The Communal Integration Centre of the city of Cologne allocates places to about 300 pupils on one of the 15 IFK remedial courses for international students. At the beginning most of them only have a beginner’s grasp of German, meaning that they can only formulate short sentences and subordinate clauses with “weil” (because ..), says course trainer, Anne Mehler.
Out of touch with the reality of everyday life
In order to get into a regular class at a vocational school they at least need to be able to use language independently in everyday conversations and in a work situation. Many of the young people have in fact already attended a compulsory integration course with German language instruction before doing the IFK remedial course for international students. “This however is not enough to get them beyond the beginners’ level,” says Anne Mehler.
The teacher has a lot of German teaching materials and textbooks at her disposal. She has after all to satisfy the different linguistic demands of her students. “Many of the subjects dealt with in the German teaching books are completely out of touch with the reality of the refugees’ everyday life,” she says. There are no texts dealing with the living situation of the refugees, no practical tips on money or on how to address an envelope or on how to fill in a form when applying for a bank account.
This is why Ms Mehler has had to find her own materials and put them together in a course. In addition to the framework curriculum she has also compiled a self–study folder in which students can read texts about such jobs as that of a carpenter or an automotive mechatronics engineer.
“Grammar alone is boring”
Anne Mehler manages to present grammar within the framework of the refugees’ living situation. “Grammar through the back door” is what she calls it. “Is it good that school starts at half past seven in the morning?” she asks. And in no time at all a lively discussion is kicked off using subordinating clauses that use the German word for “that” – “dass”. “Grammar alone is boring,” she explains.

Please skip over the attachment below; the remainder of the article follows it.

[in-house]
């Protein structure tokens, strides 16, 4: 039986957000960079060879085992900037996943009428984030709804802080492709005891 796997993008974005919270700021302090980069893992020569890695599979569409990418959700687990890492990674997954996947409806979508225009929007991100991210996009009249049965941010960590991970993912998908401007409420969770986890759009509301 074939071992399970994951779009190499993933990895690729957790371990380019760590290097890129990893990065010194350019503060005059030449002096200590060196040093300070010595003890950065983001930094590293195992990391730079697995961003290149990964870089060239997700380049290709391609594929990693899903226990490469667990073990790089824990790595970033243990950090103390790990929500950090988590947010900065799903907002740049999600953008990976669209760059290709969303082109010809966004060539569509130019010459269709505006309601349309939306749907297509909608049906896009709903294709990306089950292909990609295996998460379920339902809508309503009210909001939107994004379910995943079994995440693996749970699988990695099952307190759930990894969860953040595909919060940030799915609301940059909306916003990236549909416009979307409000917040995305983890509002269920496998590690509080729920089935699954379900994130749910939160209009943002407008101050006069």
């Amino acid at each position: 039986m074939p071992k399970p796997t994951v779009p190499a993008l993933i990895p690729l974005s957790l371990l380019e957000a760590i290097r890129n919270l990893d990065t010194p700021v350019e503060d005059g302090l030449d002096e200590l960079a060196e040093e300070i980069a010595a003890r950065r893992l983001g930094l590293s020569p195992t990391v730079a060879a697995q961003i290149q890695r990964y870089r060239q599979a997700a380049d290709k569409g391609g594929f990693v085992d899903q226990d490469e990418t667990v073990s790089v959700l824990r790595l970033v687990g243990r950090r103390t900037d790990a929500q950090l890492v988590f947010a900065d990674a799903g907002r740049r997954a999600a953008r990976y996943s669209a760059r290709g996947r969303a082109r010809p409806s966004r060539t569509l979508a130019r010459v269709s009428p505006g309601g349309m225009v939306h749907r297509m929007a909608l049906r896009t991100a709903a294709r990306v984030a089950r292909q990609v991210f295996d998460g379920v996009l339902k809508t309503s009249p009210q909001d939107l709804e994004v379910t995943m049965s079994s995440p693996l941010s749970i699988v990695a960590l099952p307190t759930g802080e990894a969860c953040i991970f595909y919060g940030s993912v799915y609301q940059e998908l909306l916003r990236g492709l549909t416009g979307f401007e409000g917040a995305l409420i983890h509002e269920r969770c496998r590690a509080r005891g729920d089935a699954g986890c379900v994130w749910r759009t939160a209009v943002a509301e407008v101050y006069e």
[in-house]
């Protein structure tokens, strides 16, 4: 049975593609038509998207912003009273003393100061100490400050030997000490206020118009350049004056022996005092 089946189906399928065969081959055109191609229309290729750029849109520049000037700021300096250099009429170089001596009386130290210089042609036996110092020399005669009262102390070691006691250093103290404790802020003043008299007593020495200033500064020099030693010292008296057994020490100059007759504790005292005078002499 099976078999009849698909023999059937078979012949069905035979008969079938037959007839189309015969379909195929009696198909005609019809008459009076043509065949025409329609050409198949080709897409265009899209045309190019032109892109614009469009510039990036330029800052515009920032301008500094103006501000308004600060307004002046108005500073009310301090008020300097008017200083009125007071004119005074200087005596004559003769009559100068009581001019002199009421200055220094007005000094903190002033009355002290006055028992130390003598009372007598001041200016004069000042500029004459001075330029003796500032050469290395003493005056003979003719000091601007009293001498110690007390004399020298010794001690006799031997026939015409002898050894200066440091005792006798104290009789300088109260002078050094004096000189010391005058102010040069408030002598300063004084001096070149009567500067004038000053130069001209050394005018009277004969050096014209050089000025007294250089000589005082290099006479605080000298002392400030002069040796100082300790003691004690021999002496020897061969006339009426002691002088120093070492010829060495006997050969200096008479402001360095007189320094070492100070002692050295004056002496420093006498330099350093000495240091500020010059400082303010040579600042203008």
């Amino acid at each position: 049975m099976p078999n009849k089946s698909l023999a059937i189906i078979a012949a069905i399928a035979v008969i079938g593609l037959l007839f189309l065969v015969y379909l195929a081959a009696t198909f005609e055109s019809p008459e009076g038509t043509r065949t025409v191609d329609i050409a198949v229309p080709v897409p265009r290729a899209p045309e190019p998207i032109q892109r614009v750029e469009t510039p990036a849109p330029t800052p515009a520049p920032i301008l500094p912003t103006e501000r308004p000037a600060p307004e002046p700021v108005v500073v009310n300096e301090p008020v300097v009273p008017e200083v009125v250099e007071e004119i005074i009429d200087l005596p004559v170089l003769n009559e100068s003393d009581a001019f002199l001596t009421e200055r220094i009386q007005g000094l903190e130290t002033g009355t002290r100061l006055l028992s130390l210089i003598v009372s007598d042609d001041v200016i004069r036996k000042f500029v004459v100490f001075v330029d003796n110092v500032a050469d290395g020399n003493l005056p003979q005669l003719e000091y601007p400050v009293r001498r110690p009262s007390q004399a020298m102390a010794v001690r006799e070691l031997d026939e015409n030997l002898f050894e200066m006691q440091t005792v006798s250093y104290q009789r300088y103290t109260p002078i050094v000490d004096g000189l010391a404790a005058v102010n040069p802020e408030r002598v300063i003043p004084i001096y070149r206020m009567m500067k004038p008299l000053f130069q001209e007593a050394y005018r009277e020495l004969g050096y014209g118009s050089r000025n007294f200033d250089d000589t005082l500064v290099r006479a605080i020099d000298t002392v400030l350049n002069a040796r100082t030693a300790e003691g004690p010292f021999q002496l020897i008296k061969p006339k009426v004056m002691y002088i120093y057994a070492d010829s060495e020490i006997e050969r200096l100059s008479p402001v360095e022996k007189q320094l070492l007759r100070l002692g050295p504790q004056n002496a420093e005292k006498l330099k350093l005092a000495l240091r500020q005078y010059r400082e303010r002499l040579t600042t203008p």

She does not, however, mention the traumatic circumstances in which the refugees were forced to flee. Anne Mehler is afraid that she might not be able to deal with this properly in a lesson situation. On the other hand there is good mention indeed of any encounters the refugees might have had with the police in Germany or with discrimination in their everyday lives. On the front wall of the classroom there is large white poster. At the top the words “Neue Worte” (New Words) can be read. New words the young people should learn, such as “das Formular” (the form), “das Amt” (the administrative office) or “die Behörde” (the public authority). These are words from the everyday lives of the students. After all the residential status of the majority of the students is precarious and they live in temporary accommodation.
They have to deal with the authorities quite often, for example, when applying for a residence permit, or when looking for a flat or when they have a money problem. Most of them, however, do not want to have any trouble with the authorities, they want to stay in Germany. “Many of these refugee children are very eager to achieve and become integrated,” says Helmut Kehlenbeck. They realised, he continued, that the time they spent learning in school was an opportunity to develop new perspectives on life. Nevertheless the older a refugee child starts school, the greater the challenges are – both for the students as well as for the teachers.
works as an educational journalist and free-lance author for, among others, WDR Online in Bonn.
Translation: Paul McCarthy
Copyright: Goethe-Institut e. V., Internet-Redaktion